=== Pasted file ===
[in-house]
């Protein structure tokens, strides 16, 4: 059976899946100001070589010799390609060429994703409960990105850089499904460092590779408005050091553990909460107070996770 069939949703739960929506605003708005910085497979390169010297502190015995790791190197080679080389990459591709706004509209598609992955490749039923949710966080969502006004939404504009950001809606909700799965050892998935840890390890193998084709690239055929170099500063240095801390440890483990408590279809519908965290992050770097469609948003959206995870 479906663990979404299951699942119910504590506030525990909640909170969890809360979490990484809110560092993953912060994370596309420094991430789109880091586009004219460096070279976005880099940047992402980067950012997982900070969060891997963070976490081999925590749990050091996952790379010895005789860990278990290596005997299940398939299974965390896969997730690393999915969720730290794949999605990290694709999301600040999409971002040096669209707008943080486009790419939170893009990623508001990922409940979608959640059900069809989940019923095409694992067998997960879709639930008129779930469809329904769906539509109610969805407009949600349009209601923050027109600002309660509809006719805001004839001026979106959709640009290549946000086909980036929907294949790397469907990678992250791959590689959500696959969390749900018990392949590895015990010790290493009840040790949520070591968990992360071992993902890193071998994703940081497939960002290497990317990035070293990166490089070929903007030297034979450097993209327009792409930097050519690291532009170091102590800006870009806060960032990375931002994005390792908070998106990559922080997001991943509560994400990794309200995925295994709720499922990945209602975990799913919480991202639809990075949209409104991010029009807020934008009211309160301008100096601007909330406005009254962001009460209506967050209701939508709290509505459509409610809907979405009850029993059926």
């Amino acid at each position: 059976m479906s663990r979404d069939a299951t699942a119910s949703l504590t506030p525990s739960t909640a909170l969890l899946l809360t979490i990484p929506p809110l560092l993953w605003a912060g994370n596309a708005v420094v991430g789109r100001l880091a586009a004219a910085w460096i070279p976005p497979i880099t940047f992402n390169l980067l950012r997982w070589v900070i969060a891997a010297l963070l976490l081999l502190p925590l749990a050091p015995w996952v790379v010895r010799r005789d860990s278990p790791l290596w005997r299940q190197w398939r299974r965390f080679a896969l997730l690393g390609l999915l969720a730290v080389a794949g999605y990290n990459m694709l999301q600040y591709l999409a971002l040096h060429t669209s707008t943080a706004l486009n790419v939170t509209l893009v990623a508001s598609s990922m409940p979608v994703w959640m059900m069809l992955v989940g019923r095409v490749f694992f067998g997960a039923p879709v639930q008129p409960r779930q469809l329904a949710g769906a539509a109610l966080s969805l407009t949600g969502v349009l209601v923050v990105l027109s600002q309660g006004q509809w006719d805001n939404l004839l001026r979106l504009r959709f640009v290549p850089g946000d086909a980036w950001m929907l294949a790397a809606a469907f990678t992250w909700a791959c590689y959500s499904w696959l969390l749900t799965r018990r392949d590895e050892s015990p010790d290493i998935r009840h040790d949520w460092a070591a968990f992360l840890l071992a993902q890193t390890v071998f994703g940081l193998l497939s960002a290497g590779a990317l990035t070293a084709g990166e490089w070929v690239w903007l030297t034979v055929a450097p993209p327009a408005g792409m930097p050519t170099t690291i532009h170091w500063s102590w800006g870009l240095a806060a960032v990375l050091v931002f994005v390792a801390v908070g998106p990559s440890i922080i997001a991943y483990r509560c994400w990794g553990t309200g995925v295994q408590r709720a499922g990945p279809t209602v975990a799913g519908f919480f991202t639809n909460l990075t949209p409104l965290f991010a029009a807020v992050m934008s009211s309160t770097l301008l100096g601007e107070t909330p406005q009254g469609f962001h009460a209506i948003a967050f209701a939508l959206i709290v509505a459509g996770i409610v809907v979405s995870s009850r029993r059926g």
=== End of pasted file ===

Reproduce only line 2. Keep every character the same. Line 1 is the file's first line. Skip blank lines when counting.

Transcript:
């Protein structure tokens, strides 16, 4: 059976899946100001070589010799390609060429994703409960990105850089499904460092590779408005050091553990909460107070996770 069939949703739960929506605003708005910085497979390169010297502190015995790791190197080679080389990459591709706004509209598609992955490749039923949710966080969502006004939404504009950001809606909700799965050892998935840890390890193998084709690239055929170099500063240095801390440890483990408590279809519908965290992050770097469609948003959206995870 479906663990979404299951699942119910504590506030525990909640909170969890809360979490990484809110560092993953912060994370596309420094991430789109880091586009004219460096070279976005880099940047992402980067950012997982900070969060891997963070976490081999925590749990050091996952790379010895005789860990278990290596005997299940398939299974965390896969997730690393999915969720730290794949999605990290694709999301600040999409971002040096669209707008943080486009790419939170893009990623508001990922409940979608959640059900069809989940019923095409694992067998997960879709639930008129779930469809329904769906539509109610969805407009949600349009209601923050027109600002309660509809006719805001004839001026979106959709640009290549946000086909980036929907294949790397469907990678992250791959590689959500696959969390749900018990392949590895015990010790290493009840040790949520070591968990992360071992993902890193071998994703940081497939960002290497990317990035070293990166490089070929903007030297034979450097993209327009792409930097050519690291532009170091102590800006870009806060960032990375931002994005390792908070998106990559922080997001991943509560994400990794309200995925295994709720499922990945209602975990799913919480991202639809990075949209409104991010029009807020934008009211309160301008100096601007909330406005009254962001009460209506967050209701939508709290509505459509409610809907979405009850029993059926």